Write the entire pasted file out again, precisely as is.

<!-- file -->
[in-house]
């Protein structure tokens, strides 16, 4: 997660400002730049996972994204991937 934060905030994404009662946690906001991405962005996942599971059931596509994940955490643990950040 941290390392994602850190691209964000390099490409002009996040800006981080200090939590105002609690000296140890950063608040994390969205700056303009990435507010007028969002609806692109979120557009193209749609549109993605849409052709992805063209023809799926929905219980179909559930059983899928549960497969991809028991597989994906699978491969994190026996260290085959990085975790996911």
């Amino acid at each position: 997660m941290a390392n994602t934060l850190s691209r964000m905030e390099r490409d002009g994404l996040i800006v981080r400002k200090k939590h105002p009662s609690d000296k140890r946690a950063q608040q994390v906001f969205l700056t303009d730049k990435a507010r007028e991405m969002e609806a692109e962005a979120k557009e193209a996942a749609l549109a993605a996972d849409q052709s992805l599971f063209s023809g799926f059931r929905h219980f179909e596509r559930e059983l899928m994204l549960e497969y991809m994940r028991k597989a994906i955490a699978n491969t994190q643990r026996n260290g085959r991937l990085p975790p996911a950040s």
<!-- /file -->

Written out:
[in-house]
């Protein structure tokens, strides 16, 4: 997660400002730049996972994204991937 934060905030994404009662946690906001991405962005996942599971059931596509994940955490643990950040 941290390392994602850190691209964000390099490409002009996040800006981080200090939590105002609690000296140890950063608040994390969205700056303009990435507010007028969002609806692109979120557009193209749609549109993605849409052709992805063209023809799926929905219980179909559930059983899928549960497969991809028991597989994906699978491969994190026996260290085959990085975790996911």
């Amino acid at each position: 997660m941290a390392n994602t934060l850190s691209r964000m905030e390099r490409d002009g994404l996040i800006v981080r400002k200090k939590h105002p009662s609690d000296k140890r946690a950063q608040q994390v906001f969205l700056t303009d730049k990435a507010r007028e991405m969002e609806a692109e962005a979120k557009e193209a996942a749609l549109a993605a996972d849409q052709s992805l599971f063209s023809g799926f059931r929905h219980f179909e596509r559930e059983l899928m994204l549960e497969y991809m994940r028991k597989a994906i955490a699978n491969t994190q643990r026996n260290g085959r991937l990085p975790p996911a950040s």